BRUSSELS, Sept 16 (Reuters) – European Council President Charles Michel on Friday said the EU needs to go beyond its current plans to tackle the energy crisis to make sure people can afford their energy bills.
“It’s good proposals, but more will be needed,” Michel told reporters, referring to the EU’s plans to bring down energy prices for the bloc’s citizens and businesses.
“On prices, there is a proposal on the table… it is good but is it enough? I don’t think so, I think it’s important to accelerate in terms of the electricity market,” he said, while highlighting the need to rework pricing mechanisms.
The EU executive has proposed raising more than 140 billion euros ($139.4 billion) to shield consumers from soaring energy prices by skimming off revenues from low-cost electricity generators and making fossil fuel firms share windfall profits.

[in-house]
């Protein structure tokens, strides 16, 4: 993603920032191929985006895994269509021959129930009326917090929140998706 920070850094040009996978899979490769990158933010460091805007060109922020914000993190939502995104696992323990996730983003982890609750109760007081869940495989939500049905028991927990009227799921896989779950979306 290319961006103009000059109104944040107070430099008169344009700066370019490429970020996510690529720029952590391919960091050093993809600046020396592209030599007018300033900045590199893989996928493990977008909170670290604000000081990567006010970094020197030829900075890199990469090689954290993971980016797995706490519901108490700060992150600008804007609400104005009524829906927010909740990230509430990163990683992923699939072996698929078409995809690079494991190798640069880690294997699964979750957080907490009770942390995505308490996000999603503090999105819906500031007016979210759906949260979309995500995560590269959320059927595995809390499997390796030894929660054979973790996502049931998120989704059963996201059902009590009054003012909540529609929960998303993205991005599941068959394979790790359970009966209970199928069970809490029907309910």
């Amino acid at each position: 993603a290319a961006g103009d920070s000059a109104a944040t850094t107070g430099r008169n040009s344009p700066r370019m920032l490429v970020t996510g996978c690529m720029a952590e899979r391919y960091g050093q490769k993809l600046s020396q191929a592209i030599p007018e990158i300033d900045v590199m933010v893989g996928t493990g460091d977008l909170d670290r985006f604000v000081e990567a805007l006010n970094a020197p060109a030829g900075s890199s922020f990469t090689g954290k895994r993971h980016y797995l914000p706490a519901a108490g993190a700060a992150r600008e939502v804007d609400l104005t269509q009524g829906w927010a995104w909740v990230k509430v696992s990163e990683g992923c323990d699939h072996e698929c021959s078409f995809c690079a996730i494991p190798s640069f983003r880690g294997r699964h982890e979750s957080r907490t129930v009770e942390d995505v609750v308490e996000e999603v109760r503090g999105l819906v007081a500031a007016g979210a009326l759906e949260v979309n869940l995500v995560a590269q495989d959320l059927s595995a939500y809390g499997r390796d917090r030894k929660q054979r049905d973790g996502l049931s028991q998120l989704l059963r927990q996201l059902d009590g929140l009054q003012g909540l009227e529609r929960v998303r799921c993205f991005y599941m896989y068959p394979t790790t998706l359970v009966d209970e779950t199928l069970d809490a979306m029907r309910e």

EU energy ministers will discuss those proposals on Sept.30 before national leaders of the 27 EU member countries meet a week later on the matter.
Michel, who chairs talks of the 27 national EU leaders, said the bloc needed to cut energy consumption as well as increase supply, a topic he discussed recently with Algeria, Qatar, Saudi Arabia and United Arab Emirates.
While he sealed no specific agreements, he said potential enhanced cooperation included increased energy supplies from Algeria to Spain, EU investment in upgrading gas links between Algeria and Italy, as well as a cable to carry electricity.
In Qatar, Michel said he discussed rerouting to Europe in the short term some LNG supplies earmarked for Asia.
He added that Saudi Arabia offered to have the EU invest in its plans to develop green hydrogen, while the United Arab Emirates proposed investment in its renewable projects.
“What they want to know is if we are ready to accept long-term contracts,” Michel said.
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(Reporting by Gabriela Baczynska and Bart Meijer; Editing by Edmund Klamann)